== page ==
People interested in the cryptocurrency industry should be aware of the terminology used in this environment in order to make informed investment decisions. [There are a variety of acceptable terms for cryptocurrency that people interested in the industry should know in order to make informed investment decisions.] Sometimes it can be challenging to distinguish between terms, especially when they are often incorrectly used interchangeably. In this article, we will look at the difference between coin and token.
WHAT ARE COINS?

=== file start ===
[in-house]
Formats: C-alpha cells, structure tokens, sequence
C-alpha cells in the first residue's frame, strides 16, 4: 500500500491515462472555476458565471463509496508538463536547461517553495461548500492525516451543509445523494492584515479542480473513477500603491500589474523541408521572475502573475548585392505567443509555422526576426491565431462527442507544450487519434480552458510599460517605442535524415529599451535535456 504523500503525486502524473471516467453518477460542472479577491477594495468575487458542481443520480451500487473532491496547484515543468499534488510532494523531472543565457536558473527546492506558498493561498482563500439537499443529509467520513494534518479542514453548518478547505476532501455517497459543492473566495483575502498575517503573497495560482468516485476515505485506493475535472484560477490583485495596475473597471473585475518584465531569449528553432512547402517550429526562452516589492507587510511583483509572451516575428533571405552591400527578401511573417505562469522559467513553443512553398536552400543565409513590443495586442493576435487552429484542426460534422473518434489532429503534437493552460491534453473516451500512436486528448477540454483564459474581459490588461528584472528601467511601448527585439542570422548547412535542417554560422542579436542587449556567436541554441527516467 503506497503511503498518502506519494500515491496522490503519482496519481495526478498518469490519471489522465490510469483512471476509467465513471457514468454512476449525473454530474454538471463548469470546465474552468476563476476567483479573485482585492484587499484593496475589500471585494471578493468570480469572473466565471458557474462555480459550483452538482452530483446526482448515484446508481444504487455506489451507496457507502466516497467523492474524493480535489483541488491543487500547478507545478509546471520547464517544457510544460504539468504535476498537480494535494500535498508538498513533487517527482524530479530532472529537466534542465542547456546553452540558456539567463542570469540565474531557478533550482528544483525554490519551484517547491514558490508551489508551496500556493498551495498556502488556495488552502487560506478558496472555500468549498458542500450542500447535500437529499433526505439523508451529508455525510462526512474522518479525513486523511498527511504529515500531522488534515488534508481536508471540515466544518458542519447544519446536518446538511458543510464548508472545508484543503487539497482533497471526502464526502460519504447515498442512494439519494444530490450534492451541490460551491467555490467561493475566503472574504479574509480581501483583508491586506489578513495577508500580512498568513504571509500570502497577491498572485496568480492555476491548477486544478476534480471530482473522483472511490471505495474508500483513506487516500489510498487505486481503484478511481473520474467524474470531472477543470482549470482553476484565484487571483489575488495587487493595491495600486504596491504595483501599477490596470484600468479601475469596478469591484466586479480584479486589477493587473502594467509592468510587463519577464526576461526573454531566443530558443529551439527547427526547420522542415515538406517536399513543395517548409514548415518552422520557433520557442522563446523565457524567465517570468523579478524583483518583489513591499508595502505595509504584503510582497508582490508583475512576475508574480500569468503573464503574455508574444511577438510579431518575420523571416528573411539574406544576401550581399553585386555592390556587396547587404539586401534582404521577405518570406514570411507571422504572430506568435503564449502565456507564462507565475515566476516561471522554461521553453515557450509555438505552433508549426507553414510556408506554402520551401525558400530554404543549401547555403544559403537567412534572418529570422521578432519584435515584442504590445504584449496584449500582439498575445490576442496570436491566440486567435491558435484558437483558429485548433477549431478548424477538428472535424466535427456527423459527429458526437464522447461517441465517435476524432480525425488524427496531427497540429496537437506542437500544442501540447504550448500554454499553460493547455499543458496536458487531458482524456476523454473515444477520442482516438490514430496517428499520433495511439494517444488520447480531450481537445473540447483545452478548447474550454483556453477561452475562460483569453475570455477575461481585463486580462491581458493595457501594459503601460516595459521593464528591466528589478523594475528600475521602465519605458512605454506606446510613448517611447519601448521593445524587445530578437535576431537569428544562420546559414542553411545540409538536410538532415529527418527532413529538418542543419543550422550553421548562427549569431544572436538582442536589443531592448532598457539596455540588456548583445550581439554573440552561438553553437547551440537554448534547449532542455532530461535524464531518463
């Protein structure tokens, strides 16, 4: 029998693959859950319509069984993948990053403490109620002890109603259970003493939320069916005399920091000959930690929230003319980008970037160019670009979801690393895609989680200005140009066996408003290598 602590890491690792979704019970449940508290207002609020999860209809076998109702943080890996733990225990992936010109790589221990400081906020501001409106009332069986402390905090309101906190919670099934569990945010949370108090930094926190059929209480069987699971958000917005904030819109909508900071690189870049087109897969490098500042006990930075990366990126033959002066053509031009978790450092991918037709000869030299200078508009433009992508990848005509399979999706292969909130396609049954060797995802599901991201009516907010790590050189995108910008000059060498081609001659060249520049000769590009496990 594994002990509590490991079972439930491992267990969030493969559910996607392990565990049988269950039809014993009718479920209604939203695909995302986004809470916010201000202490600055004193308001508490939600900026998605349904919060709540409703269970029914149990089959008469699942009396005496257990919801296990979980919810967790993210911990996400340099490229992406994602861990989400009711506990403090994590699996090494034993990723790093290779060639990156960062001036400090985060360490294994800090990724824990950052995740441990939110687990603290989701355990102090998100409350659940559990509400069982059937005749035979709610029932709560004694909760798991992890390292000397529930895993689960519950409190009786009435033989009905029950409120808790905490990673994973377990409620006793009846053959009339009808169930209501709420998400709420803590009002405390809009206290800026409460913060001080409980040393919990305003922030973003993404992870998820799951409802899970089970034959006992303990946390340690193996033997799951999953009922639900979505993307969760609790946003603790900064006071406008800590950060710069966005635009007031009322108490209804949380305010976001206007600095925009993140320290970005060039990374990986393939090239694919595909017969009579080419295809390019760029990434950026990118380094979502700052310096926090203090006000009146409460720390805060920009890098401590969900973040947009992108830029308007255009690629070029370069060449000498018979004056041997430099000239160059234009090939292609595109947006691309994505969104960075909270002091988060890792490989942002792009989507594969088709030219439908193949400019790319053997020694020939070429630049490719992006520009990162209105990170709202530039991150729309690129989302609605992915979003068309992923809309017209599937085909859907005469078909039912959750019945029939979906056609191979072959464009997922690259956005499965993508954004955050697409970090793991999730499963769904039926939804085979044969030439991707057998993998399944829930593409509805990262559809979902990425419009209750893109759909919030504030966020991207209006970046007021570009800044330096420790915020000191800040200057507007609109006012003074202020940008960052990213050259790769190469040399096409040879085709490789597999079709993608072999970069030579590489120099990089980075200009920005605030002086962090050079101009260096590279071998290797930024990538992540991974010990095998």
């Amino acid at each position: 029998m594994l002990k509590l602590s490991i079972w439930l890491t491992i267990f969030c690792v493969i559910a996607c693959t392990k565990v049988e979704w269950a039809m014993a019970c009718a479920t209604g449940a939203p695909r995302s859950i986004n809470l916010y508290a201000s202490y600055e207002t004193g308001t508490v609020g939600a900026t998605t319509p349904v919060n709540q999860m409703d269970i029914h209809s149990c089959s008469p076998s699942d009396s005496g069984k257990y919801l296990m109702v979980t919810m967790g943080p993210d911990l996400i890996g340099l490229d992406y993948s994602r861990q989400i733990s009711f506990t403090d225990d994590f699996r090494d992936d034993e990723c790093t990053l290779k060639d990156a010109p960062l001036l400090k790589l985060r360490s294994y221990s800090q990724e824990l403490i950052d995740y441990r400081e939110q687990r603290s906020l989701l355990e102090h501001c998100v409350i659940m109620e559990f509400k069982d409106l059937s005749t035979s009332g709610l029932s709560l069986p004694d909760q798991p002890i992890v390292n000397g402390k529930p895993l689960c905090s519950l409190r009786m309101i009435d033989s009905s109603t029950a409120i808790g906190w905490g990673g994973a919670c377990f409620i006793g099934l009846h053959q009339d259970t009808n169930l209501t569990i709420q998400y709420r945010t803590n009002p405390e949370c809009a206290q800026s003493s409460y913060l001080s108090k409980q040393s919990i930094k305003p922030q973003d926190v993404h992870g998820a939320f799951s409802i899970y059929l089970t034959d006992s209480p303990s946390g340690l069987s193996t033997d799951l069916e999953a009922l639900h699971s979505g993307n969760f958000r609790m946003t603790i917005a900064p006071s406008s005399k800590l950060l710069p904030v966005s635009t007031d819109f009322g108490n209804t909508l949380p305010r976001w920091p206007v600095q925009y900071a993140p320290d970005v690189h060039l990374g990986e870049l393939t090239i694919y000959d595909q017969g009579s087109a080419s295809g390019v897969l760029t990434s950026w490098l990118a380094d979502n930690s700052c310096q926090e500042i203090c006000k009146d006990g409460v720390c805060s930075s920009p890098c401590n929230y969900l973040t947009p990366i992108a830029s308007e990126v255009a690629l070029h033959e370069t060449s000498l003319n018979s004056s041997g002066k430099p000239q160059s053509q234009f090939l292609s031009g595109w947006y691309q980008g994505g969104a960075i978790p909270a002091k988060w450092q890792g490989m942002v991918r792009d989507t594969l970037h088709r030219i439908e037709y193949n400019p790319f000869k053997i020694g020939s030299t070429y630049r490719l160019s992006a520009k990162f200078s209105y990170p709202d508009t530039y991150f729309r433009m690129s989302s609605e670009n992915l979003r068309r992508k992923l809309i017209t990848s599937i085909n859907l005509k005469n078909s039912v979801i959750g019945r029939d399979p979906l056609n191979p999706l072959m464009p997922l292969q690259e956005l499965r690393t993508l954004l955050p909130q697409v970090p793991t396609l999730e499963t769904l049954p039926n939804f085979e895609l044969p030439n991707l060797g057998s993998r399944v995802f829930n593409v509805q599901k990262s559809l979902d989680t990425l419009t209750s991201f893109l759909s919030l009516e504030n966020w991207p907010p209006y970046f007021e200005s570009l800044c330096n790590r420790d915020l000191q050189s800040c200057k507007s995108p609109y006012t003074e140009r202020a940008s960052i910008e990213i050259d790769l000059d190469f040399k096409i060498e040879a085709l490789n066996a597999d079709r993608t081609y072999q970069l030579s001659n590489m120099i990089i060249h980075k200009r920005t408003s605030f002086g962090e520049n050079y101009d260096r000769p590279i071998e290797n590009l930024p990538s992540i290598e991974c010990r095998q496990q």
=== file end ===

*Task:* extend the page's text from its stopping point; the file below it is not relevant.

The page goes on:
Let’s start off with coins. This is perhaps the most liberally used word in the world of digital currencies. Coin refers to a form of currency that’s held digitally. This digital money is kept secure using encryption, which is the process of converting meaningful information into a secret code. Bitcoin is the most famous example of a coin. It has the same characteristics as money: easily exchangeable, divisible, secure against counterfeit, and has a limited supply. These characteristics allow for Bitcoin, or any altcoin, to inherently have value and act as a medium of exchange.It is important to note that coins do not perform any function besides acting as money. They are sent, received, mined, and held on a public blockchain. Basically, coins cannot function specifically, but only as a general measure of value. Similar to how dollars can be exchanged for nearly any good or service available, coins can be exchanged for specific items, but the possibilities are general, not specific.